Think my Rapid was the only car I ever bought a new pair of calipers for at pretty much full retail price as it was either that or a pack of matches by that point. Think I'd had everything apart about five times at that point and they were still acting up. Then about a fortnight later the gear linkage snapped. That car was an absolute ungrateful swine from the day I bought it.

Rover P6 rears are... interesting. Not sure if hateful, just odd and awkward. Sure if they weren't inboard they wouldn't seem half as irritating. It's fifteen years since I touched a P6 though, so my memory on the service procedure isn't 100%.

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Re: Zel's Fleet Blog - Xantia Activa, Lada Riva, Sinclair C5, Mercedes 208D, AC Model 70.

Post by van ordinaire » 06 Jan 2020, 23:32

Seem to recall that all early callipers had to be split which is why overhauling them was never a D-I-Y job in my book. Dunno when that changed - but it passed me by - then you couldn't get the seals (except for Russian - & American, vehicles!).

I've not been near a P6 for far longer but, as I suggested, it was all a matter of attitude, you needed nice weather & all the time in the world.
In any event rather do a P6 (or even Jag inboards) anyday, than even go near a "Flying Pig" again.

I bought a calliper for my 1st STS (because I didn't know any better) but don't recall it being terribly expensive - at least not from O'Reily's! (AND I got the core charge back, from another branch, the following year)

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Re: Zel's Fleet Blog - Xantia Activa, Lada Riva, Sinclair C5, Mercedes 208D, AC Model 70.

Post by Zelandeth » 08 Jan 2020, 00:48

Today involved a lot of running around in circles while also trying to get the Lada ready for tomorrow.

By 1500 or so I finally actually managed to get to the car.

[] Steering box oil topped up, check. Still sodding awkward.

[] Gearbox oil checked - didn't need any.

[] Diff oil checked - didn't need any (despite having looked like it leaks like a sieve since I got the car, it's never used a drop).

[] Screen was topped up.

[] Engine oil checked.

[] Clutch fluid checked.

[] Brake fluid checked.

[] About 30 litres of LHM and goodness only knows how many bits and pieces removed from the boot - and dumped in the Xantia instead.

Having been on daily duties for the last couple of weeks the car was generally a bit grubby, not in a condition I really wanted to hand it over in.

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Not having time to give it a proper clean myself today (especially as I was rapidly running out of daylight by that point) I decided to run round to one of the hand car washes need us which I actually trust. Sadly I discovered they're closed on Tuesdays...so reverted back to the one just round the corner from us.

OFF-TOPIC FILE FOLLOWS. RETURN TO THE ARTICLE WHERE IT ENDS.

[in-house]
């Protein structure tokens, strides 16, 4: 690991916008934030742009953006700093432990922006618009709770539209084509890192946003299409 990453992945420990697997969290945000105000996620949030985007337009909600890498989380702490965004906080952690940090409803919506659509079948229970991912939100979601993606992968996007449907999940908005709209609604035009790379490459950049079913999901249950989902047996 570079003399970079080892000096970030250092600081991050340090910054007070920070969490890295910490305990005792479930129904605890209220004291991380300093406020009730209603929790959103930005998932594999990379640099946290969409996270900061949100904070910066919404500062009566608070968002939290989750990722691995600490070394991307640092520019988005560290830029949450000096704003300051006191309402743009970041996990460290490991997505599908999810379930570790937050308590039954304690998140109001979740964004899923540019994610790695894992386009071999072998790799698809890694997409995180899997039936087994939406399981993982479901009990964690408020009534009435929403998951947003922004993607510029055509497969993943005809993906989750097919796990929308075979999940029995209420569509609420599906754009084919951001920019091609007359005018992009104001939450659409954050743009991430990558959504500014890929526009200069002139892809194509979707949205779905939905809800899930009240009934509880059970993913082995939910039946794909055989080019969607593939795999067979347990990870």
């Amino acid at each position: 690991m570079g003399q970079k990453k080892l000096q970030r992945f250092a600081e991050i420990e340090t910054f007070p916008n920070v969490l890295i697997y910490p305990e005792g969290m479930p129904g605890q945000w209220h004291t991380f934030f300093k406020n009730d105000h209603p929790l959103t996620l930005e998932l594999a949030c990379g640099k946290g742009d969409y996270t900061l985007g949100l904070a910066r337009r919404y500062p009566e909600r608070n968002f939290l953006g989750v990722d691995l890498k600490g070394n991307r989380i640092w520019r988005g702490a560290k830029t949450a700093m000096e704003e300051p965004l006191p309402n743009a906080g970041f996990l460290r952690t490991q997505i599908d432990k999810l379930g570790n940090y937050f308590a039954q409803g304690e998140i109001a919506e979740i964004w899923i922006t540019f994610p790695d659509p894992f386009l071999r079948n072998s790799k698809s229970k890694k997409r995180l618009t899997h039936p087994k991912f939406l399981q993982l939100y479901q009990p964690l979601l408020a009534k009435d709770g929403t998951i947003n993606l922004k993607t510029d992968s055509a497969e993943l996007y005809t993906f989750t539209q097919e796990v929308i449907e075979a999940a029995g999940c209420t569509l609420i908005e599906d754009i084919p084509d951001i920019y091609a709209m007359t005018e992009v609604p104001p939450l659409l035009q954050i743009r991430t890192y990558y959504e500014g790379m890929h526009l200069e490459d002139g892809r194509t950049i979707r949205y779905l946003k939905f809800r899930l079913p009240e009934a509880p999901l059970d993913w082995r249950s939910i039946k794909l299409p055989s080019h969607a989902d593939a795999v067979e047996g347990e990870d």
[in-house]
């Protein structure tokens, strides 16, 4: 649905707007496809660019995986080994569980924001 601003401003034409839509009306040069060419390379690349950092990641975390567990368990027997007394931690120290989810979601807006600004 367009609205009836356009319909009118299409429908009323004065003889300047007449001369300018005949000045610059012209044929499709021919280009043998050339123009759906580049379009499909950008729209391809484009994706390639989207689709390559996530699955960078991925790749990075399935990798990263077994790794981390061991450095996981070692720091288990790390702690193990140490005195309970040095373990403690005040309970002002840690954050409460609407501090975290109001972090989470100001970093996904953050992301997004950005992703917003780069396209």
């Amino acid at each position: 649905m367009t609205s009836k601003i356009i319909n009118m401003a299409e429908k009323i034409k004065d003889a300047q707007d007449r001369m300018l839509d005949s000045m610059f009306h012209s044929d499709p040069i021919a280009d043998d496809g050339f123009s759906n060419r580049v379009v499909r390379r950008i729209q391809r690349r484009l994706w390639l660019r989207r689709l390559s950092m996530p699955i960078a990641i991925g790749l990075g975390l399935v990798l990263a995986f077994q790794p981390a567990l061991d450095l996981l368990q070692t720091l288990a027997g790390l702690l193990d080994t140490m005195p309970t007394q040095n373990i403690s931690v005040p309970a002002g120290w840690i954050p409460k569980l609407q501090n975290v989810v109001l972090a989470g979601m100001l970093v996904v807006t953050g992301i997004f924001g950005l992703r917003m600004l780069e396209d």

This it turned out was a mistake. Despite me telling them no less than four times NOT to spray TFR all over the car...they did anyway.

So I wound up with a car which was no longer shiny and was covered in splotchy marks. They were very apologetic and then spent half an hour frantically hand polishing it, which made it slightly less dull but still covered in splotches. Not amused.

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That's the third time they've done that now...suffice to say I won't be darkening their door again. Ever. I usually try to do this sort of thing myself...but if I don't have time it will be Magic Hand over by Tongwell who will get my business. They have never failed to follow my instructions - and in fact the first time I was there specific said to me before I even got to the front of the queue that they wouldn't be using any of the stronger chemicals because it would dull my paintwork.

At least they didn't do a bad job of the interior.

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Next step: digging all the bits of Lada out the garage and from out back.

Couple of things I've not been able to find and I'll need to send on later, but the vast majority of things are now in the car.

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So she's about as ready as she's going to be. 0800 tomorrow we'll be fuelling up then heading north.

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I'll miss this car, I know that.

What's going to replace it I wonder...

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Re: Zel's Fleet Blog - Xantia Activa, Lada Riva, Sinclair C5, Mercedes 208D, AC Model 70.